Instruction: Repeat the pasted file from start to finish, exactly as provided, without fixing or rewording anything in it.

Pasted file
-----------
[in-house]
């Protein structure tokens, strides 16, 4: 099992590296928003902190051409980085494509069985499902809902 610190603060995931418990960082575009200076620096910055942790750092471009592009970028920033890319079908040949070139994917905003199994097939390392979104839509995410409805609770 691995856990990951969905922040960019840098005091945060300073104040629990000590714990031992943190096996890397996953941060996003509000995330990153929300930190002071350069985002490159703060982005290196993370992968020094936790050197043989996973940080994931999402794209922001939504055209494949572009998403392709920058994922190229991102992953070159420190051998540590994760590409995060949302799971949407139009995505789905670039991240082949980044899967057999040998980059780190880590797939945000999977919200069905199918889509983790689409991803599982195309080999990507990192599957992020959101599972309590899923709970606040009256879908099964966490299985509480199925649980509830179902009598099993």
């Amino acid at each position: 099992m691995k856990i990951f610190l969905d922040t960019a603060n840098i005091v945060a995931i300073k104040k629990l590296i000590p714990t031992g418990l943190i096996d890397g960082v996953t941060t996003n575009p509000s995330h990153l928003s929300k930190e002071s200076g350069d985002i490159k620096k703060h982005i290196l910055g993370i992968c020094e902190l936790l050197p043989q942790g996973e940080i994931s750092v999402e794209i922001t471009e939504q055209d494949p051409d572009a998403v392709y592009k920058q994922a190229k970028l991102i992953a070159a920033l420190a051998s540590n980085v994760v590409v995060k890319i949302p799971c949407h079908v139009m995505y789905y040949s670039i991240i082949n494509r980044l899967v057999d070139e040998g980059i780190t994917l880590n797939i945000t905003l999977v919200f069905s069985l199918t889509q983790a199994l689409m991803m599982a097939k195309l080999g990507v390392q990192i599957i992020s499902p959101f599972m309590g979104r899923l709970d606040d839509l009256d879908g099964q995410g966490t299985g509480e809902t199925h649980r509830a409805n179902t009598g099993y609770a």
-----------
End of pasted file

[in-house]
């Protein structure tokens, strides 16, 4: 099992590296928003902190051409980085494509069985499902809902 610190603060995931418990960082575009200076620096910055942790750092471009592009970028920033890319079908040949070139994917905003199994097939390392979104839509995410409805609770 691995856990990951969905922040960019840098005091945060300073104040629990000590714990031992943190096996890397996953941060996003509000995330990153929300930190002071350069985002490159703060982005290196993370992968020094936790050197043989996973940080994931999402794209922001939504055209494949572009998403392709920058994922190229991102992953070159420190051998540590994760590409995060949302799971949407139009995505789905670039991240082949980044899967057999040998980059780190880590797939945000999977919200069905199918889509983790689409991803599982195309080999990507990192599957992020959101599972309590899923709970606040009256879908099964966490299985509480199925649980509830179902009598099993």
């Amino acid at each position: 099992m691995k856990i990951f610190l969905d922040t960019a603060n840098i005091v945060a995931i300073k104040k629990l590296i000590p714990t031992g418990l943190i096996d890397g960082v996953t941060t996003n575009p509000s995330h990153l928003s929300k930190e002071s200076g350069d985002i490159k620096k703060h982005i290196l910055g993370i992968c020094e902190l936790l050197p043989q942790g996973e940080i994931s750092v999402e794209i922001t471009e939504q055209d494949p051409d572009a998403v392709y592009k920058q994922a190229k970028l991102i992953a070159a920033l420190a051998s540590n980085v994760v590409v995060k890319i949302p799971c949407h079908v139009m995505y789905y040949s670039i991240i082949n494509r980044l899967v057999d070139e040998g980059i780190t994917l880590n797939i945000t905003l999977v919200f069905s069985l199918t889509q983790a199994l689409m991803m599982a097939k195309l080999g990507v390392q990192i599957i992020s499902p959101f599972m309590g979104r899923l709970d606040d839509l009256d879908g099964q995410g966490t299985g509480e809902t199925h649980r509830a409805n179902t009598g099993y609770a």